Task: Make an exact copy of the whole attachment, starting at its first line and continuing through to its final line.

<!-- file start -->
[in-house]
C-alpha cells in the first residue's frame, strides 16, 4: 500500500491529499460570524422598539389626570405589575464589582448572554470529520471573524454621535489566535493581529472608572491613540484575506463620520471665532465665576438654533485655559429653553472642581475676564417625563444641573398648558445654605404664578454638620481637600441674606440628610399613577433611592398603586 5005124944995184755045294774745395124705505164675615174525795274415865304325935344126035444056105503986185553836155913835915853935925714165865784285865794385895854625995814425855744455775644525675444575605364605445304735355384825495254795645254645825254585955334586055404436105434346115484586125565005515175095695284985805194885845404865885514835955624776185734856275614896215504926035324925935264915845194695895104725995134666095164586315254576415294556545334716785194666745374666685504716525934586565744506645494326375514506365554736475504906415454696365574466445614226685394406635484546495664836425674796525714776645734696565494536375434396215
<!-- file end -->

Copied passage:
[in-house]
C-alpha cells in the first residue's frame, strides 16, 4: 500500500491529499460570524422598539389626570405589575464589582448572554470529520471573524454621535489566535493581529472608572491613540484575506463620520471665532465665576438654533485655559429653553472642581475676564417625563444641573398648558445654605404664578454638620481637600441674606440628610399613577433611592398603586 5005124944995184755045294774745395124705505164675615174525795274415865304325935344126035444056105503986185553836155913835915853935925714165865784285865794385895854625995814425855744455775644525675444575605364605445304735355384825495254795645254645825254585955334586055404436105434346115484586125565005515175095695284985805194885845404865885514835955624776185734856275614896215504926035324925935264915845194695895104725995134666095164586315254576415294556545334716785194666745374666685504716525934586565744506645494326375514506365554736475504906415454696365574466445614226685394406635484546495664836425674796525714776645734696565494536375434396215